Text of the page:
Your best bet for preserving quality (and safety) is to re-seal the bag, then leave them in the fridge for a bit. You want them to thaw a little, so you can pry them apart. Its safe to re-freeze after this (as the meat never entered the danger zone, indeed it probably never got above ~30°F). There will be some quality loss from the partial thaw-freeze cycle. I recommend waiting to do this until you'll be cooking at least one of the steaks.
Now, how to freeze them:
Freezing in vacuum bags isn't special. Just like with freezing in ziplock bags, freezer paper, foil, etc., you need to freeze individual servings individually. If you want to economize on vacuum bags, you can try one of:
- Wrap the steaks in plastic wrap or freezer paper to freeze. Once frozen, transfer to vacuum bag and draw vacuum.
- Place two steaks in the bag next to each other, separated by ~1in (depending on thickness of steak, you want the bag to be able to conform to the shape of the steak). If you're using an external vacuum machine like a FoodSaver (as opposed to a $600+ chamber machine), the steaks may be pulled together as it sucks out the air; press your finger down on the plastic between them to keep them apart.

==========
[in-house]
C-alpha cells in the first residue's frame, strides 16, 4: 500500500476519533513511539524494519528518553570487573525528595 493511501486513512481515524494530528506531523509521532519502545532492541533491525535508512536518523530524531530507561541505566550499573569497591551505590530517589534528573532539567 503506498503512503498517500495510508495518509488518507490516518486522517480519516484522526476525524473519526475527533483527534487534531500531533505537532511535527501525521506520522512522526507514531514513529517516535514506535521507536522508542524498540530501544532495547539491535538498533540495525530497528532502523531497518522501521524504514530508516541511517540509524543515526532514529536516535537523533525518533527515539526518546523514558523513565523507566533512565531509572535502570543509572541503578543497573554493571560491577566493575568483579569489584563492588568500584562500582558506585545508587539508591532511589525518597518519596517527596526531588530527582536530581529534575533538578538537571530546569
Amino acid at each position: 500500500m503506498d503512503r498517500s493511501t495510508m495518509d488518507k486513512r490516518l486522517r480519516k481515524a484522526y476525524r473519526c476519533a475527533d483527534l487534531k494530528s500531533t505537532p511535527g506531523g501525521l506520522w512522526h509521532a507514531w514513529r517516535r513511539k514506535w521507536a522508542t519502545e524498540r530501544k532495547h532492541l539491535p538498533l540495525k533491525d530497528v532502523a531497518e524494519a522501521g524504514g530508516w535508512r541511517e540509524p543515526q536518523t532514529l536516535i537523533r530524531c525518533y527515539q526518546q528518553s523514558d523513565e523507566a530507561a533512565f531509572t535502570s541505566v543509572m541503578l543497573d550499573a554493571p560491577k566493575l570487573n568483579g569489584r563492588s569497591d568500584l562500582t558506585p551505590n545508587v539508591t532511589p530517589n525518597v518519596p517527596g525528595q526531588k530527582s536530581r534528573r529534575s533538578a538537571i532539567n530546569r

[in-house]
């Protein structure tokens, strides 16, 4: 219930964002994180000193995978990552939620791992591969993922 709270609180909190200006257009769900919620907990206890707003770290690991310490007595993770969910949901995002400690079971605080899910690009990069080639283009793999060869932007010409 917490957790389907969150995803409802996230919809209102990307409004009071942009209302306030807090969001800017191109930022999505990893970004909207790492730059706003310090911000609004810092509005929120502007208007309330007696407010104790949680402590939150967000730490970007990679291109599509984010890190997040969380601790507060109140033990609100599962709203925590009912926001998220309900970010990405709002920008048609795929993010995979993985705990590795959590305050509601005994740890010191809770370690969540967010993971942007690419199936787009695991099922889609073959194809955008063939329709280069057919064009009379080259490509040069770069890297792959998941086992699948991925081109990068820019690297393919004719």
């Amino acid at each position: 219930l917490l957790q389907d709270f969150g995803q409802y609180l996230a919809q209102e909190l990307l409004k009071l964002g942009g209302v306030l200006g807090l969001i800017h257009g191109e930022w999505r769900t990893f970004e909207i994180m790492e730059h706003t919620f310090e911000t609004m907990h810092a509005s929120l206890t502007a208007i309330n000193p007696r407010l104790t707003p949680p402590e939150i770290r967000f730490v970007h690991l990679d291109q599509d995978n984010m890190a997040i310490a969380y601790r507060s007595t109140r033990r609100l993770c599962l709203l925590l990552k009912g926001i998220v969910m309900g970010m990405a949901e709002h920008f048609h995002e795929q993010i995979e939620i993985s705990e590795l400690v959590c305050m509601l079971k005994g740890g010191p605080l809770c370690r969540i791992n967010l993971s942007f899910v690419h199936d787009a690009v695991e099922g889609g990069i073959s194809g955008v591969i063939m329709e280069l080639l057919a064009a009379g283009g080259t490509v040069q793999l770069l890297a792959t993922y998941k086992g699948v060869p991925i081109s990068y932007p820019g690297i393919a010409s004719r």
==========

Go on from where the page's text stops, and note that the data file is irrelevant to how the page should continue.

- Separate steaks with freezer, parchment, or waxed paper (you can try plastic wrap, but they may freeze together anyway...) in one bag. You can stack them on top of each other, or put the immediately next to each other (without the 1in space), or both. Freeze after sucking air out.
There is a disadvantage to stacking things thicker to freeze (as in the last suggestion): generally speaking, the faster you freeze something, the more quality is retained. And of course the thicker it is, the longer it takes to freeze through.
If you're cutting from rolls, remember that each time you open and re-seal the bag, you're going to cut off an inch or so of plastic, depending on your vacuum machine. Cut the bag big enough to accommodate this.